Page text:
Dementia - the chronic disease of the 21st century

Media Release

Thursday 31 March 2016

Dementia - the chronic disease of the 21st century

Alzheimer’s Australia welcomes the Federal Government’s plan to implement the new “Health Care Home” primary care package which will better co-ordinate and manage the care of people with chronic disease and complex conditions but is deeply concerned that dementia has not been mentioned in the list of the most prominent chronic conditions.

Alzheimer’s Australia National President Professor Graeme Samuel AC said we need to ensure dementia is a priority in this promising new healthcare package which has the potential to revolutionise the way we care for our most chronically ill Australians.

“Dementia is the second leading cause of death in Australia, it is the single greatest cause of disability in older Australians1 and the third leading cause of disability burden over all2. It is critical this group of people and their families are not overlooked,” Professor Samuel said.

Dementia Australia’s recent submission to the Primary Health Care Advisory Group (PHCAG): Better outcomes for people with chronic and complex health conditions through primary care urged the PHCAG to include consideration of dementia in any strategies that are developed to better manage chronic conditions in the primary health care setting.

Alzheimer’s Australia National CEO Carol Bennett said dementia has an enormous impact on the health and aged care system, with the cost of dementia to these sectors calculated to be at least $4.9 billion per annum3, not to mention the profound social impact dementia has.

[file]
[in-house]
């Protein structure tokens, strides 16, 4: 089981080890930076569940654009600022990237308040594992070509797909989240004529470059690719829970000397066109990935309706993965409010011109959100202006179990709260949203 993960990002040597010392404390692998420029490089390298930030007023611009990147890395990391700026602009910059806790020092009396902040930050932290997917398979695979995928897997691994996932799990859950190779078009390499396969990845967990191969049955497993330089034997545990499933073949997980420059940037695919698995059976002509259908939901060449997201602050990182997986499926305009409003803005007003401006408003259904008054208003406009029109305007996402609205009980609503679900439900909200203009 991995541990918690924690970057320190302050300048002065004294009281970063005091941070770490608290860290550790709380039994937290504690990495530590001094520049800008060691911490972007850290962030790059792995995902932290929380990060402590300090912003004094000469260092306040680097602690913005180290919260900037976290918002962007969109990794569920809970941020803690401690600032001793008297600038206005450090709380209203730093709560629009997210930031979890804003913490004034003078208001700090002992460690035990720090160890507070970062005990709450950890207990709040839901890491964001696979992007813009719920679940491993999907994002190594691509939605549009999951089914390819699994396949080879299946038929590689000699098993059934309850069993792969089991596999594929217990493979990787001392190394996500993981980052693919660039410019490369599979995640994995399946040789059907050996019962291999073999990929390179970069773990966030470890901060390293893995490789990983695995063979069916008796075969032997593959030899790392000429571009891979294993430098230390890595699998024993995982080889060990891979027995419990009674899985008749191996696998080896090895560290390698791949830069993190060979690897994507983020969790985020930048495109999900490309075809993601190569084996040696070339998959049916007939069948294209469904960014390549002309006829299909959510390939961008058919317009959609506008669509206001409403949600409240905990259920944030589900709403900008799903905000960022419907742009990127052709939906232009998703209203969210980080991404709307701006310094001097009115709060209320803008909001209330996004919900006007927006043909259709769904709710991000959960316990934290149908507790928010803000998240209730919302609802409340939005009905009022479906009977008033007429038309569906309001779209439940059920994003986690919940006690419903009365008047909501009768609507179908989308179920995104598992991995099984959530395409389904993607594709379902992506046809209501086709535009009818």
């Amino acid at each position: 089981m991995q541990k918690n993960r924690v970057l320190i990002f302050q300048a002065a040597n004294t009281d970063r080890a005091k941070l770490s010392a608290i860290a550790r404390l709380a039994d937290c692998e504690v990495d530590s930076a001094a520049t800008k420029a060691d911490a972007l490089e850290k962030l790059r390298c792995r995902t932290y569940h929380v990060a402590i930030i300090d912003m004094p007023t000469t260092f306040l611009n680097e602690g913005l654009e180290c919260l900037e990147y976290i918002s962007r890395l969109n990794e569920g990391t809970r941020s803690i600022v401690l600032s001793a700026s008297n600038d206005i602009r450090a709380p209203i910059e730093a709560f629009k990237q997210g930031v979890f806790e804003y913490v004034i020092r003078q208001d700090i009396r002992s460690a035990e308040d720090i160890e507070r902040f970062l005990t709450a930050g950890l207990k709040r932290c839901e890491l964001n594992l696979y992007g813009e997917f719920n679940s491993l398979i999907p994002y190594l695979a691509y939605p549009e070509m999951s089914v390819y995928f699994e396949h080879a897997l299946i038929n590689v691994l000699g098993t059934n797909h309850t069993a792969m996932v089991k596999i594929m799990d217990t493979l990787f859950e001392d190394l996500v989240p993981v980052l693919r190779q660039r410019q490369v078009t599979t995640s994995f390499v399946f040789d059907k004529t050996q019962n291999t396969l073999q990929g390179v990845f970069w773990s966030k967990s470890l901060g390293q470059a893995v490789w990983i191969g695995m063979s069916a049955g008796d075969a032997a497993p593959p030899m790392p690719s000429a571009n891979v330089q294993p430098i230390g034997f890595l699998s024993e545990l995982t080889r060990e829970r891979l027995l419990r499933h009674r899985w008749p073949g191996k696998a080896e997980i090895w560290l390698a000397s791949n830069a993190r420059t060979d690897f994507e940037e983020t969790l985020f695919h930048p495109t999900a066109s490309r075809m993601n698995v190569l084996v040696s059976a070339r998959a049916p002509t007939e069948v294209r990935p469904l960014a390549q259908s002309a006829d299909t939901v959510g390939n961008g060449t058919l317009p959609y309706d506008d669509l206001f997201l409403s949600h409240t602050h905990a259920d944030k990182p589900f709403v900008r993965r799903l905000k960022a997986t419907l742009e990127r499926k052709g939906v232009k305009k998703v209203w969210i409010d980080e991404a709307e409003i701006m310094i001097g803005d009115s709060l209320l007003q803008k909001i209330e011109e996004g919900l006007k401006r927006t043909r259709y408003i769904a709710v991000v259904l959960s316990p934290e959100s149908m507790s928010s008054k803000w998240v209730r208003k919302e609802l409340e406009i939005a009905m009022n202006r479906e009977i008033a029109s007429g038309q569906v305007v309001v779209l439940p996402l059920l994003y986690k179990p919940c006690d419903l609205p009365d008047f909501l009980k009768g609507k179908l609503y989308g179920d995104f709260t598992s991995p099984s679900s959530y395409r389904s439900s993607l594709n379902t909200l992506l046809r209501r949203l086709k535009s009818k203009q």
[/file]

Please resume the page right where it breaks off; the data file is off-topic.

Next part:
“Primary health care professionals have a critical role to play in timely diagnosis and treatment of dementia, and primary health care must be a key part of the national strategy for dementia. Supporting primary health care professionals, particularly GPs and primary health care nurses, to deliver timely diagnosis and effective referral and ongoing care is a sustainable and cost-effective way of improving the care for people with dementia and their carers,” Ms Bennett said.

“Alzheimer’s Australia welcomes this significant investment in Australia’s health, but dementia is a National Health Priority and of all the chronic conditions, the significant dementia challenge needs to be front and centre to ensure the growing number of 353,800 Australians living with dementia can receive the best possible care our health system has to offer,” Ms Bennett concluded.


1 Access Economics (2009) Keeping Dementia Front of Mind: Incidence and prevalence 2009-2050. Report for Alzheimer’s Australia

2 Australian Institute of Health and Welfare (2012) Dementia in Australia

3 Australian Institute of Health and Welfare (2012) Dementia in Australia.

 

Media enquiries:

Bianca Armytage | 0407 019 430 | bianca.armytage@dementia.org.au


Alzheimer’s Australia is the peak body representing people with dementia and their families and carers. It provides advocacy, support services, education and information. More than 353,800 people have dementia in Australia. This number is projected to reach more than half a million by 2030.


National Dementia Helpline: 1800 100 500
An interpreter service is available
(The National Dementia Helpline is an Australian Government Initiative)
Dementia is a National Health Priority Area


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